Alone by Cyn Balog ($17.99*, Source Fire), recommended by Fountain Bookshop, Richmond, VA.

  • Everless by Sara Holland

    Everless by Sara HollandFirst in a new series! People pay for everything with their time (days, months, years) which is extracted from their blood and transformed to coins. The royalty lives for centuries while the common folk are taxed and punished with their lifeblood.

    Everless by Sara Holland ($17.99*, Harper Teen), recommended by Page 158 Books, Wake Forest, NC.

  • The Nowhere Girls by Amy Reed

    The Nowhere Girls by Amy ReedI loved this book!! So important. Please read it and share it with girl and boy teens and the people who care about them. I wish we had heard more from Amber. Maybe in a future book? There aren't many books out there about teens trying to change the culture of their schools and their communities through peaceful activism. The Nowhere Girls tells it like it is. Some of it is clumsy. Sometimes it doesn't work or takes a while to get off the ground. But it is always worth trying. I really did love this book.

    The Nowhere Girls by Amy Reed ($17.99*, Simon Pulse), recommended by Fountain Bookstore, Richmond, VA.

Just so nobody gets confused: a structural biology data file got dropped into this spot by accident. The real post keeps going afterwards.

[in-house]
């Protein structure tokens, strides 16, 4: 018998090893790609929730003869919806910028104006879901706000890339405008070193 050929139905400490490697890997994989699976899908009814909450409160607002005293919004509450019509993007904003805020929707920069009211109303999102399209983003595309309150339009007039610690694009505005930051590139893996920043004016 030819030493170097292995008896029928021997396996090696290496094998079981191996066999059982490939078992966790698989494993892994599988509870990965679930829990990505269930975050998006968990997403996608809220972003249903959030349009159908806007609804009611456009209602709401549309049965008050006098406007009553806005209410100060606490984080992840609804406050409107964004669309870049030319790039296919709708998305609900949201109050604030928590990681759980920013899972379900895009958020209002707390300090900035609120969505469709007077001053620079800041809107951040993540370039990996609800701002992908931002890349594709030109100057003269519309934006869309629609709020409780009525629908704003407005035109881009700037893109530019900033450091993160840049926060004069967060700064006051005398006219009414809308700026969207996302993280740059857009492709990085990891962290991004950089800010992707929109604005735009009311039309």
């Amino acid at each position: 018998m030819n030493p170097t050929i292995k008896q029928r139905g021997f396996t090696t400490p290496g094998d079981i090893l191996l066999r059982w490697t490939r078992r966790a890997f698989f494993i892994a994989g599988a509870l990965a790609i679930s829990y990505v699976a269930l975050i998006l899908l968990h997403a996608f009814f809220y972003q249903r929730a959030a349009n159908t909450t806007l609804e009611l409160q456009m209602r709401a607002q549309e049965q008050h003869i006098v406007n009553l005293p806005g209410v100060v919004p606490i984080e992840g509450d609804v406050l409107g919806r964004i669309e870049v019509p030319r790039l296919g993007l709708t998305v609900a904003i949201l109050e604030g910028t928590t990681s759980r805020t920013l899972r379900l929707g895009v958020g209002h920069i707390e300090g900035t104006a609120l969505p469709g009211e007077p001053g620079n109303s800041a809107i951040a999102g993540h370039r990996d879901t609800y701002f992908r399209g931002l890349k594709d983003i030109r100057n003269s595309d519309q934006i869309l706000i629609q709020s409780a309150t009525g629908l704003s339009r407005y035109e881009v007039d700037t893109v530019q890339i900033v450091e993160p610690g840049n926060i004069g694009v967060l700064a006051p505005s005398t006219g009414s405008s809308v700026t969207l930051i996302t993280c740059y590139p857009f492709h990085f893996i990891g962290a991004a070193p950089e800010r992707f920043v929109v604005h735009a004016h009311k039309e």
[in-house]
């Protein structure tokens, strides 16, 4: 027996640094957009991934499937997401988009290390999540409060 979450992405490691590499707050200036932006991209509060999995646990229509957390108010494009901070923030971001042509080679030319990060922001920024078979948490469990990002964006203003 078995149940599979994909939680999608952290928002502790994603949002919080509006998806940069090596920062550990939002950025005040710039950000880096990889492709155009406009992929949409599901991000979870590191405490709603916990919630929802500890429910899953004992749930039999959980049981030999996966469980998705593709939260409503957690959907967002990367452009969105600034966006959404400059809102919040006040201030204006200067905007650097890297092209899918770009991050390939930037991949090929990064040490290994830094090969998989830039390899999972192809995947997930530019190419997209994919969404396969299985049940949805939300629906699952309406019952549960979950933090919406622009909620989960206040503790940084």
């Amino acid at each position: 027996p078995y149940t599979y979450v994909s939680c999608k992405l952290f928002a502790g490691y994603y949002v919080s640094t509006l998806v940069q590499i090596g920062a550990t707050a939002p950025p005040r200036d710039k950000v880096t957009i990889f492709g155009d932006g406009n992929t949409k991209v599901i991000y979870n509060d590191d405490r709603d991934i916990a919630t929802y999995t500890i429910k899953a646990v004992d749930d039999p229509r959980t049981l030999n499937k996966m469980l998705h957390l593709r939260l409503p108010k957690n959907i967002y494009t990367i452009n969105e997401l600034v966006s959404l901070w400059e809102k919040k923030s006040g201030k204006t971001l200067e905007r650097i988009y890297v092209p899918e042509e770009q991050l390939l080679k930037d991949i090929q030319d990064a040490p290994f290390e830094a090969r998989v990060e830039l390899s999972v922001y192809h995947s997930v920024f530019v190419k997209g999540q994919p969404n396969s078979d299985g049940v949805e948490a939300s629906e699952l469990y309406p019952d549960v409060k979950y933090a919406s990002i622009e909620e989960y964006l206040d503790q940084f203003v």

• Foolish Hearts by Emma Mills

    Foolish Hearts by Emma MillsClaudia tends to keep to herself at school, only coming out of her shell at home with her best -- pretty much only -- friend. When a series of events conspire to throw Claudia together with the resident mean girl, Iris, they end up having to participate in the school's production of A Midsummer Night's Dream. It's not all bad, though, as Claudia and Iris start to become friends, and a cute boy shows interest in Claudia. But Claudia has to learn to navigate her relationships -- new and old, with siblings, friends, and romantic interests -- which is not as easy as it seems like it should be. Claudia's extreme snark had me laughing out loud, and the poignancy of her friendships had me wiping away a stray tear or two. Emma Mills remains one of my favorite contemporary authors.

    Foolish Hearts by Emma Mills ($17.99*, Henry Holt & Company), recommended by Fiction Addiction, Greenville, SC.

  • The Librarian of Auschwitz by Antonio Iturbe

    The Librarian of Auschwitz by Antonio IturbeFrom a young reader at Page 158 Books: "It is one of the best books I have read for some time. This book spoke to me in so many different ways: my emotions, my knowledge of history, my passion for books, and my heart."

    The Librarian of Auschwitz by Antonio Iturbe, Lilit Thwaites (Translator), ($19.99*, Henroy Holt & Company), recommended by Page 158 Books, Wake Forest, NC.

  • All The Crooked Saints by Maggie Stiefvater

    All The Crooked Saints by Maggie StiefvaterBizarre, original, and entertaining! As per usual with Stiefvater's books, it was magical and full of complex characters.

    All The Crooked Saints by Maggie Stiefvater ($18.99*, Scholastic Press), recommended by Page 158 Books, Wake Forest, NC.

  • The 57 Bus by Dashka Slater

    The 57 Bus by Dashka SlaterFrom Page 158 Books: It was fascinating to step into the life of a gender non-binary individual. I really enjoyed that perspective.